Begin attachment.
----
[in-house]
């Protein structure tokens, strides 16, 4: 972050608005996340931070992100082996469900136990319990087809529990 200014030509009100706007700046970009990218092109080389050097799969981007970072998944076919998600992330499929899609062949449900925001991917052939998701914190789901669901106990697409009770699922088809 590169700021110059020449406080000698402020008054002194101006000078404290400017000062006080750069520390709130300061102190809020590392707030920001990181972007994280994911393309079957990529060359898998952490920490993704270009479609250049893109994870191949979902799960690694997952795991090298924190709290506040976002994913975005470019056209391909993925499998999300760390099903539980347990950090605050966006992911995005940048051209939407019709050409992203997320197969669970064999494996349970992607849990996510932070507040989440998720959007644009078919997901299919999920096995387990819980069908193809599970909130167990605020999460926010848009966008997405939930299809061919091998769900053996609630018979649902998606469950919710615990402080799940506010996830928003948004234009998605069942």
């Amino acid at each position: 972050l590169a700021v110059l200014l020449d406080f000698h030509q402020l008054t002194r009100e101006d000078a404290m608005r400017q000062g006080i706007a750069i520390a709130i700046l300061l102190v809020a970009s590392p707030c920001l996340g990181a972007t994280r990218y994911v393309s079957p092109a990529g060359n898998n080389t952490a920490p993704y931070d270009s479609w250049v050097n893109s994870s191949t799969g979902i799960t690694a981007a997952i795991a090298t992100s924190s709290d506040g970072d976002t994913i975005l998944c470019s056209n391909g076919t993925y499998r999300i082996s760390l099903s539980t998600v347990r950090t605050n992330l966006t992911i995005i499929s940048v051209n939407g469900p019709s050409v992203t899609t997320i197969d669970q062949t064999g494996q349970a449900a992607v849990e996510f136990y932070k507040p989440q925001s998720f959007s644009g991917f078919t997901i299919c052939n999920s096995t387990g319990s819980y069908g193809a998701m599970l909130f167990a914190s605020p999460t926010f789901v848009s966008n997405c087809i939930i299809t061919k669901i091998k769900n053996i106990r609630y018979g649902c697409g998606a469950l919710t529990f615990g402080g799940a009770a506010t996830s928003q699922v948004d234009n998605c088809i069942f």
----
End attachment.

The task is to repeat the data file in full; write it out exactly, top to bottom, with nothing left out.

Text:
[in-house]
């Protein structure tokens, strides 16, 4: 972050608005996340931070992100082996469900136990319990087809529990 200014030509009100706007700046970009990218092109080389050097799969981007970072998944076919998600992330499929899609062949449900925001991917052939998701914190789901669901106990697409009770699922088809 590169700021110059020449406080000698402020008054002194101006000078404290400017000062006080750069520390709130300061102190809020590392707030920001990181972007994280994911393309079957990529060359898998952490920490993704270009479609250049893109994870191949979902799960690694997952795991090298924190709290506040976002994913975005470019056209391909993925499998999300760390099903539980347990950090605050966006992911995005940048051209939407019709050409992203997320197969669970064999494996349970992607849990996510932070507040989440998720959007644009078919997901299919999920096995387990819980069908193809599970909130167990605020999460926010848009966008997405939930299809061919091998769900053996609630018979649902998606469950919710615990402080799940506010996830928003948004234009998605069942």
């Amino acid at each position: 972050l590169a700021v110059l200014l020449d406080f000698h030509q402020l008054t002194r009100e101006d000078a404290m608005r400017q000062g006080i706007a750069i520390a709130i700046l300061l102190v809020a970009s590392p707030c920001l996340g990181a972007t994280r990218y994911v393309s079957p092109a990529g060359n898998n080389t952490a920490p993704y931070d270009s479609w250049v050097n893109s994870s191949t799969g979902i799960t690694a981007a997952i795991a090298t992100s924190s709290d506040g970072d976002t994913i975005l998944c470019s056209n391909g076919t993925y499998r999300i082996s760390l099903s539980t998600v347990r950090t605050n992330l966006t992911i995005i499929s940048v051209n939407g469900p019709s050409v992203t899609t997320i197969d669970q062949t064999g494996q349970a449900a992607v849990e996510f136990y932070k507040p989440q925001s998720f959007s644009g991917f078919t997901i299919c052939n999920s096995t387990g319990s819980y069908g193809a998701m599970l909130f167990a914190s605020p999460t926010f789901v848009s966008n997405c087809i939930i299809t061919k669901i091998k769900n053996i106990r609630y018979g649902c697409g998606a469950l919710t529990f615990g402080g799940a009770a506010t996830s928003q699922v948004d234009n998605c088809i069942f």